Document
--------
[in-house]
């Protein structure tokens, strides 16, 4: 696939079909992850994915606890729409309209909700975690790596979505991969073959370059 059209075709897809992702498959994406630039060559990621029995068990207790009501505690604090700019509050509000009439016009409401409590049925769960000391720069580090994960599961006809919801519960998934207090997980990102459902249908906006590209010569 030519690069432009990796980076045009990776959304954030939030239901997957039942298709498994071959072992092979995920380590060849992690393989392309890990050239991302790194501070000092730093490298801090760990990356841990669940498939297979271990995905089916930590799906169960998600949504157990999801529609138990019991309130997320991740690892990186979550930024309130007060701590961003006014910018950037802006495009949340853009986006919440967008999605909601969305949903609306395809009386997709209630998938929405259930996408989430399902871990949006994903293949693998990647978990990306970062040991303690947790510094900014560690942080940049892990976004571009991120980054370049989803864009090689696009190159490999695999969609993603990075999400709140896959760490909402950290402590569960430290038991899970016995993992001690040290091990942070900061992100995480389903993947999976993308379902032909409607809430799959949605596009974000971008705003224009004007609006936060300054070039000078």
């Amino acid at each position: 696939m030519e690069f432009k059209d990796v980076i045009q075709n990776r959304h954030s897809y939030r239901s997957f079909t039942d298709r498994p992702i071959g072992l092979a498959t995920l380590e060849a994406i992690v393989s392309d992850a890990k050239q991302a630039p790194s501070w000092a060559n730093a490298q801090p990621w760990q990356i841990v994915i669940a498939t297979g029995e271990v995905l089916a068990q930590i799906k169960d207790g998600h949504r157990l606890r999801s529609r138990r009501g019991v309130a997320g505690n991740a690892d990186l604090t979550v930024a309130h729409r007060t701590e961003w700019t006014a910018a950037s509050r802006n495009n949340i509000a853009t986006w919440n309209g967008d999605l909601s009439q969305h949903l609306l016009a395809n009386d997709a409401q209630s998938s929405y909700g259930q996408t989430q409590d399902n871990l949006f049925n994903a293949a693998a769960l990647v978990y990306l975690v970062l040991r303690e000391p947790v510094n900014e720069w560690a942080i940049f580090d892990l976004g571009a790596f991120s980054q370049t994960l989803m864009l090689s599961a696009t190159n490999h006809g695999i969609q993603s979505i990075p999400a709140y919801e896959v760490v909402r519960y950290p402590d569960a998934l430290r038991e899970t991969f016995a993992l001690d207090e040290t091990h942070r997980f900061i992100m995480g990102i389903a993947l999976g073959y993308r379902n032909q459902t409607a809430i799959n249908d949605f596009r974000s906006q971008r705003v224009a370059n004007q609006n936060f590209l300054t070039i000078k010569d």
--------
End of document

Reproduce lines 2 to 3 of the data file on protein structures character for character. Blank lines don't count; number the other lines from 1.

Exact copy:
């Protein structure tokens, strides 16, 4: 696939079909992850994915606890729409309209909700975690790596979505991969073959370059 059209075709897809992702498959994406630039060559990621029995068990207790009501505690604090700019509050509000009439016009409401409590049925769960000391720069580090994960599961006809919801519960998934207090997980990102459902249908906006590209010569 030519690069432009990796980076045009990776959304954030939030239901997957039942298709498994071959072992092979995920380590060849992690393989392309890990050239991302790194501070000092730093490298801090760990990356841990669940498939297979271990995905089916930590799906169960998600949504157990999801529609138990019991309130997320991740690892990186979550930024309130007060701590961003006014910018950037802006495009949340853009986006919440967008999605909601969305949903609306395809009386997709209630998938929405259930996408989430399902871990949006994903293949693998990647978990990306970062040991303690947790510094900014560690942080940049892990976004571009991120980054370049989803864009090689696009190159490999695999969609993603990075999400709140896959760490909402950290402590569960430290038991899970016995993992001690040290091990942070900061992100995480389903993947999976993308379902032909409607809430799959949605596009974000971008705003224009004007609006936060300054070039000078």
């Amino acid at each position: 696939m030519e690069f432009k059209d990796v980076i045009q075709n990776r959304h954030s897809y939030r239901s997957f079909t039942d298709r498994p992702i071959g072992l092979a498959t995920l380590e060849a994406i992690v393989s392309d992850a890990k050239q991302a630039p790194s501070w000092a060559n730093a490298q801090p990621w760990q990356i841990v994915i669940a498939t297979g029995e271990v995905l089916a068990q930590i799906k169960d207790g998600h949504r157990l606890r999801s529609r138990r009501g019991v309130a997320g505690n991740a690892d990186l604090t979550v930024a309130h729409r007060t701590e961003w700019t006014a910018a950037s509050r802006n495009n949340i509000a853009t986006w919440n309209g967008d999605l909601s009439q969305h949903l609306l016009a395809n009386d997709a409401q209630s998938s929405y909700g259930q996408t989430q409590d399902n871990l949006f049925n994903a293949a693998a769960l990647v978990y990306l975690v970062l040991r303690e000391p947790v510094n900014e720069w560690a942080i940049f580090d892990l976004g571009a790596f991120s980054q370049t994960l989803m864009l090689s599961a696009t190159n490999h006809g695999i969609q993603s979505i990075p999400a709140y919801e896959v760490v909402r519960y950290p402590d569960a998934l430290r038991e899970t991969f016995a993992l001690d207090e040290t091990h942070r997980f900061i992100m995480g990102i389903a993947l999976g073959y993308r379902n032909q459902t409607a809430i799959n249908d949605f596009r974000s906006q971008r705003v224009a370059n004007q609006n936060f590209l300054t070039i000078k010569d």